Klobuchar: Manafort sentence shows 'two systems of justice'

Klobuchar: Manafort sentence shows 'two systems of justice'
© Stefani Reynolds

Sen. Amy KlobucharAmy Jean KlobucharCNN to host town hall with Cory Booker in South Carolina Howard Schultz to be featured in Fox News town hall The Hill's Morning Report - Dems contemplate big election and court reforms MORE (D-Minn.), a 2020 presidential candidate, slammed the sentencing of former Trump campaign chairman Paul ManafortPaul John ManafortHill-HarrisX poll: 76 percent oppose Trump pardoning former campaign aides New York prosecutors throw out Constitution to charge Manafort Another prosecutor leaves Mueller investigation in latest sign probe may be winding down MORE on Thursday for what she said appeared to be a double-standard.

Klobuchar, a former prosecutor for Minnesota’s most populous county, suggested Manafort’s crimes were significant and his sentence was not treated "as seriously as crimes committed on a street corner." 


“My view on Manafort sentence: Guidelines there for a reason. His crimes took place over years and he led far from a 'blameless life,'" Klobuchar tweeted.

"Crimes committed in an office building should be treated as seriously as crimes committed on a street corner. Can’t have two systems of justice!” she added.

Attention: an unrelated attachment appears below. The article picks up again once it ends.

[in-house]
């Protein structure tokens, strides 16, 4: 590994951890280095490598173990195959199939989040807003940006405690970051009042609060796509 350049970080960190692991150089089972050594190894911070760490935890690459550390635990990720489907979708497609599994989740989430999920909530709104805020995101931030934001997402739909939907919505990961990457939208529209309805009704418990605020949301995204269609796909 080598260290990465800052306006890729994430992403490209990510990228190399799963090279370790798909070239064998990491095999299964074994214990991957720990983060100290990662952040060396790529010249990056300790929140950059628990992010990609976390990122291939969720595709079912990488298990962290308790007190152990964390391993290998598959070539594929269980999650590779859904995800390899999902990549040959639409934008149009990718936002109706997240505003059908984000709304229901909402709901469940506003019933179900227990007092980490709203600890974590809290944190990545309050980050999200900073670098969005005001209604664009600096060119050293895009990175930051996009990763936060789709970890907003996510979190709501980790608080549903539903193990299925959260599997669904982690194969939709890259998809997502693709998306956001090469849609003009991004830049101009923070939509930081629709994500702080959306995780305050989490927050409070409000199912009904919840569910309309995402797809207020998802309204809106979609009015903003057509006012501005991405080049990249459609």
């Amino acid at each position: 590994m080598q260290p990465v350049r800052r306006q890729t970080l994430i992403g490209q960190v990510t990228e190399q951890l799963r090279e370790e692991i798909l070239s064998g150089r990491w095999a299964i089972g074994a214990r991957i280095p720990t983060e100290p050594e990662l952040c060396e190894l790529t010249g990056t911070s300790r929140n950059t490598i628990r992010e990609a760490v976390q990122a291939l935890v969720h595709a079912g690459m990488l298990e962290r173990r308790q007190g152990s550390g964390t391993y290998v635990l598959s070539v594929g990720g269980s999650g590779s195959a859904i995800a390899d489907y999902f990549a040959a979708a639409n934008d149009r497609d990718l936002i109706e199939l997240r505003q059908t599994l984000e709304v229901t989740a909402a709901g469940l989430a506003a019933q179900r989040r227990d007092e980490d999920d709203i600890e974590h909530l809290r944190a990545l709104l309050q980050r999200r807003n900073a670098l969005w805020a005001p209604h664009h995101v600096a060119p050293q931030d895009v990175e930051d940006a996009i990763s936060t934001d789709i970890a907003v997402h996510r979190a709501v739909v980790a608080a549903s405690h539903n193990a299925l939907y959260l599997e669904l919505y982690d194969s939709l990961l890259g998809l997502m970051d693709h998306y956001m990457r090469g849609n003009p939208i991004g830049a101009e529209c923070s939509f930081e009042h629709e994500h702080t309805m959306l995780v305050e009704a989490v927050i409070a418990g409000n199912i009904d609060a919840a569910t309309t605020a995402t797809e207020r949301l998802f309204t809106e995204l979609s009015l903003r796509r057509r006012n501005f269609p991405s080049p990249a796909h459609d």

Klobuchar's comments came shortly after federal Judge T.S. Ellis sentenced Manafort to 47 months in prison after being convicted by a jury in August of eight criminal charges of bank and tax fraud.

Manafort will be allowed to receive time served, meaning he will spend another three years and two months behind bars. He will also be ordered to pay a $50,000 fine and up to $24 million in restitution. 

The punishment fell far below the 19.5 to 24 years suggested under federal sentencing guidelines, and Ellis argued Manafort had lived an otherwise “blameless” life. The former campaign chairman did not apologize for his crimes Thursday, but said he felt “humiliated and ashamed.”

Manafort will face a sentencing hearing next week in Washington, D.C., over conspiracy charges related to his lobbying on behalf of the Ukrainian government.